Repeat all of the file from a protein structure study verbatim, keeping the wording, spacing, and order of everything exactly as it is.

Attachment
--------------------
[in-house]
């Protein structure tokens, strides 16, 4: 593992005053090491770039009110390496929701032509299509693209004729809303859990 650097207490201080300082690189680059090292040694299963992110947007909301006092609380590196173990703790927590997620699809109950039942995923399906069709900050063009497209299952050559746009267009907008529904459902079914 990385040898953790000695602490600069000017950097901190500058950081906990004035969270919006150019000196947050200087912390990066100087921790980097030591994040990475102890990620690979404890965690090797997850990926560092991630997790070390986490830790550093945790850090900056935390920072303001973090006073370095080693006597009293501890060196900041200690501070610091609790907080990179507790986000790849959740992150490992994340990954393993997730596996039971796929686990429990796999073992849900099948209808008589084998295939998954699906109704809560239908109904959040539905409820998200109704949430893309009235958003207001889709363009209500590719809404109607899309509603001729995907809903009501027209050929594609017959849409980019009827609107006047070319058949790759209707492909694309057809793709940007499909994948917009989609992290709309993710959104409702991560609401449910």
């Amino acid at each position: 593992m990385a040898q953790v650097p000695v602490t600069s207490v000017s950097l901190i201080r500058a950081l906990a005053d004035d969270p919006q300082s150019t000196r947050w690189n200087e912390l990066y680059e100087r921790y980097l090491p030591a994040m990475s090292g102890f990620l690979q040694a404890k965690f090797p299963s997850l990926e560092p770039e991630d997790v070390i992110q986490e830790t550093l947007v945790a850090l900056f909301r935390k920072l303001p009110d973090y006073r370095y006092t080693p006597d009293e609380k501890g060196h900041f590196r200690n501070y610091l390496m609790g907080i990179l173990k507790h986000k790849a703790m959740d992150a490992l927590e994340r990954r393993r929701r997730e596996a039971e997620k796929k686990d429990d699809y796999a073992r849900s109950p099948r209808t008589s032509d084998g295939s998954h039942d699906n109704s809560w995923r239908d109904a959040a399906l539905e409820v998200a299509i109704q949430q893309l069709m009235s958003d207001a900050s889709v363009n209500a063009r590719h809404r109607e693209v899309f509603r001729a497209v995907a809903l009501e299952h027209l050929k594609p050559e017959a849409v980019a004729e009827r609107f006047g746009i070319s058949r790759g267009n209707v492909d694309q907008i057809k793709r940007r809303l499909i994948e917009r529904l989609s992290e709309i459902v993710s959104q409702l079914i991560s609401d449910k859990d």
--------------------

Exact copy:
[in-house]
């Protein structure tokens, strides 16, 4: 593992005053090491770039009110390496929701032509299509693209004729809303859990 650097207490201080300082690189680059090292040694299963992110947007909301006092609380590196173990703790927590997620699809109950039942995923399906069709900050063009497209299952050559746009267009907008529904459902079914 990385040898953790000695602490600069000017950097901190500058950081906990004035969270919006150019000196947050200087912390990066100087921790980097030591994040990475102890990620690979404890965690090797997850990926560092991630997790070390986490830790550093945790850090900056935390920072303001973090006073370095080693006597009293501890060196900041200690501070610091609790907080990179507790986000790849959740992150490992994340990954393993997730596996039971796929686990429990796999073992849900099948209808008589084998295939998954699906109704809560239908109904959040539905409820998200109704949430893309009235958003207001889709363009209500590719809404109607899309509603001729995907809903009501027209050929594609017959849409980019009827609107006047070319058949790759209707492909694309057809793709940007499909994948917009989609992290709309993710959104409702991560609401449910």
């Amino acid at each position: 593992m990385a040898q953790v650097p000695v602490t600069s207490v000017s950097l901190i201080r500058a950081l906990a005053d004035d969270p919006q300082s150019t000196r947050w690189n200087e912390l990066y680059e100087r921790y980097l090491p030591a994040m990475s090292g102890f990620l690979q040694a404890k965690f090797p299963s997850l990926e560092p770039e991630d997790v070390i992110q986490e830790t550093l947007v945790a850090l900056f909301r935390k920072l303001p009110d973090y006073r370095y006092t080693p006597d009293e609380k501890g060196h900041f590196r200690n501070y610091l390496m609790g907080i990179l173990k507790h986000k790849a703790m959740d992150a490992l927590e994340r990954r393993r929701r997730e596996a039971e997620k796929k686990d429990d699809y796999a073992r849900s109950p099948r209808t008589s032509d084998g295939s998954h039942d699906n109704s809560w995923r239908d109904a959040a399906l539905e409820v998200a299509i109704q949430q893309l069709m009235s958003d207001a900050s889709v363009n209500a063009r590719h809404r109607e693209v899309f509603r001729a497209v995907a809903l009501e299952h027209l050929k594609p050559e017959a849409v980019a004729e009827r609107f006047g746009i070319s058949r790759g267009n209707v492909d694309q907008i057809k793709r940007r809303l499909i994948e917009r529904l989609s992290e709309i459902v993710s959104q409702l079914i991560s609401d449910k859990d």